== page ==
Britain’s businesses must not be jeopardised by the country’s low carbon commitments, Chancellor George Osborne has suggested. In a speech to the Conservative Party conference yesterday, the Chancellor gave the strongest signal yet that the economy would be prioritised over cutting emissions.
At first conceding that “we must have investment in greener energy. And that’s why I gave the go ahead to the world’s first Green Investment Bank,” he went on to add, “We’re not going to save the planet by putting our country out of business.”
Comparing Britain’s 2% share of the world’s carbon emissions with China and America’s 40%, the Chancellor said that the country should resolve “to cut our carbon emissions no slower but also no faster than our fellow countries in Europe. That’s what I’ve insisted on in the recent carbon budget.”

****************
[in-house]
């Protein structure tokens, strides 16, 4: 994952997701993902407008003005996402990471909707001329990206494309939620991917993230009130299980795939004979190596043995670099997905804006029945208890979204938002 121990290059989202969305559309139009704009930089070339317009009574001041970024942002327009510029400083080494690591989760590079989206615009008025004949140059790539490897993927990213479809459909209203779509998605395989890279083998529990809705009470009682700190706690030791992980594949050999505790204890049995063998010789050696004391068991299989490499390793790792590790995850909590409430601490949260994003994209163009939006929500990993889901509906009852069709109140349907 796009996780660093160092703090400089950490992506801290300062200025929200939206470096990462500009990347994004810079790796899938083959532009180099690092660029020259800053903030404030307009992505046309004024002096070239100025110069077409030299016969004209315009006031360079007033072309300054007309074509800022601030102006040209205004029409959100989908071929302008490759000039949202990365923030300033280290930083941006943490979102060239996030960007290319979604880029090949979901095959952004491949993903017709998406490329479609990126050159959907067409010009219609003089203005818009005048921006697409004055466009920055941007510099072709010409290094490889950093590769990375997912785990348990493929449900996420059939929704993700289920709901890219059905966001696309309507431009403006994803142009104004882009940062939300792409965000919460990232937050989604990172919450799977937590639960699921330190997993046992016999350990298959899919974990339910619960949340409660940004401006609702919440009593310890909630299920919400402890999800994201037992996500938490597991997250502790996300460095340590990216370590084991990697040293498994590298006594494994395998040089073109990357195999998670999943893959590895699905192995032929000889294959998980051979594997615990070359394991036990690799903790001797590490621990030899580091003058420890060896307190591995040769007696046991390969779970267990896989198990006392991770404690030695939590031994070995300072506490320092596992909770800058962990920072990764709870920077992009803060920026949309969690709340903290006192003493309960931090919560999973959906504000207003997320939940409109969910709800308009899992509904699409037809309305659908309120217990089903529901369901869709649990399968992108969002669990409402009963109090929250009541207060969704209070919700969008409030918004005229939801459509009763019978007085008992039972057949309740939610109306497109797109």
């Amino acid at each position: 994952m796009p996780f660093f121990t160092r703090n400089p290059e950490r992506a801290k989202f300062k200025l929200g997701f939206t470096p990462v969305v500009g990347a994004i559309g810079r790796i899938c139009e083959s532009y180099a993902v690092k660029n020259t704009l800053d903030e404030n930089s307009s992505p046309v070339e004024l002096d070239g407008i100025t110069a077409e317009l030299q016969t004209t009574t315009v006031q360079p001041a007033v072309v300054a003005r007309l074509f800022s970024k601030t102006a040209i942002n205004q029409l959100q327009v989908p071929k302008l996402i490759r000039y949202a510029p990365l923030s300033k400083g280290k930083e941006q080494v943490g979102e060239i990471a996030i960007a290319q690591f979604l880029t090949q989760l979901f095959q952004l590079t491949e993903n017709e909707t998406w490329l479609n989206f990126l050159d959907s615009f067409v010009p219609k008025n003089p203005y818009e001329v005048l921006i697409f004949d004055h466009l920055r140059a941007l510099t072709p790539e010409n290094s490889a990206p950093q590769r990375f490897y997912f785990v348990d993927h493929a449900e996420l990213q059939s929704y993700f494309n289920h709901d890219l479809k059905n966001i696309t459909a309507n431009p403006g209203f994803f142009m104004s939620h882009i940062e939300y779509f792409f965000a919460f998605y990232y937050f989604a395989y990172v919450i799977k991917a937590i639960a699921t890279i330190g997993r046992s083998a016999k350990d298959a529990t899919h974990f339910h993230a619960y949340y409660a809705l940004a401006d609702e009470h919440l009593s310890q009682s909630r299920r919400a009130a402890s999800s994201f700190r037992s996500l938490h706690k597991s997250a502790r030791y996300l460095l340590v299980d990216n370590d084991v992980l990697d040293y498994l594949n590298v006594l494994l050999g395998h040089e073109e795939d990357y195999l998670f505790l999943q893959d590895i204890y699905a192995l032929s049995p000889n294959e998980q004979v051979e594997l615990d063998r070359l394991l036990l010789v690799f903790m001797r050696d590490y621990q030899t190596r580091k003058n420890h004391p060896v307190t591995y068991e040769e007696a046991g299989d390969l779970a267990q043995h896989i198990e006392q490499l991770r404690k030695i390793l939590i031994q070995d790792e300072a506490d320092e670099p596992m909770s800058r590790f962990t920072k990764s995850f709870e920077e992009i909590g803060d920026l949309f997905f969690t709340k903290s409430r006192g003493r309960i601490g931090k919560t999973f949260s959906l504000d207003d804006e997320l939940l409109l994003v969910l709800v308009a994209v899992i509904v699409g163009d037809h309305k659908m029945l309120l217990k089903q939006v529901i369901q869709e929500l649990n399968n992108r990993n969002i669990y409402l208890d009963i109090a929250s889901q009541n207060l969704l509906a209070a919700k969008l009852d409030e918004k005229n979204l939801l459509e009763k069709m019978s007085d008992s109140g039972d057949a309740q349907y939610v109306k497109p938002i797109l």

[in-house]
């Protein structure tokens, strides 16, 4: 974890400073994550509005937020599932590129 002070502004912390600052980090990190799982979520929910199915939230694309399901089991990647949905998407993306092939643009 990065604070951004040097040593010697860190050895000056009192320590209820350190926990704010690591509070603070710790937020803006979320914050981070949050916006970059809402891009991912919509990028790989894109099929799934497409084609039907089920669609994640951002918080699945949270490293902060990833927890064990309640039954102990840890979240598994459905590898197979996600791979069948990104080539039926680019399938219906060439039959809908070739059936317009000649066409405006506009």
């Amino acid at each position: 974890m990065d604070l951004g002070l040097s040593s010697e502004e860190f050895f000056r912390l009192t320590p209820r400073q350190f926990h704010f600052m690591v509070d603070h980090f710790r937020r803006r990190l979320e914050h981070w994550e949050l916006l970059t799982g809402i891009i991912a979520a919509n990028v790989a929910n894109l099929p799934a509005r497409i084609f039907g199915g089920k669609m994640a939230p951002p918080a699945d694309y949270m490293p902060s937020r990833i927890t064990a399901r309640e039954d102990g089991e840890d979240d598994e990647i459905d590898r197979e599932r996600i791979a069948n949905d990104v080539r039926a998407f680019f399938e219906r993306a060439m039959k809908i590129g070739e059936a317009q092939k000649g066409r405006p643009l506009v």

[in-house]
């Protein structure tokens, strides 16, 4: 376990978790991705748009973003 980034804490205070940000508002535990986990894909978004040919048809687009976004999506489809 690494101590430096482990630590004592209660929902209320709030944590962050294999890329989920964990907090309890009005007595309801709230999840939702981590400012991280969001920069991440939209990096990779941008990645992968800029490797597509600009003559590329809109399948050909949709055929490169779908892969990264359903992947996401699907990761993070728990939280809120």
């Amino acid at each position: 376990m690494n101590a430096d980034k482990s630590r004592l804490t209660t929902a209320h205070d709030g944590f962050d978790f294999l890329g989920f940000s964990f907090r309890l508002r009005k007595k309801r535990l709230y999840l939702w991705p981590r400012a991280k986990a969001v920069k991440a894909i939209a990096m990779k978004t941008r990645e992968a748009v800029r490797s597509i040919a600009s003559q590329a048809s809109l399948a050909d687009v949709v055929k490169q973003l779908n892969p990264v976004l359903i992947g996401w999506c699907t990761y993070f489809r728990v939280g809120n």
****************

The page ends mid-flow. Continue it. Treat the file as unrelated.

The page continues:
The carbon budget that came out earlier this year put a floor price on carbon. Some lobbyists have warned that this risks driving businesses out of Europe, and the CBI has argued that major energy users should be exempt from the so-called ‘carbon tax’.
The Chancellor’s words show a potential rift in the Cabinet, with Energy Minister Charles Hendry earlier in the conference urging that rebuilding the UK power sector “in a way that is genuinely low carbon” is a priority to stem the prospect of black outs.
Mr Hendry said: “We need twice as much investment every year of this Conservative decade, as Labour managed in their last decade.” He re-emphasised that the government and private sector need to pump £200billion into the UK’s energy infrastructure.
The UK has legally binding targets to slash greenhouse gas emissions by 80% by 2050 compared with 1990 levels.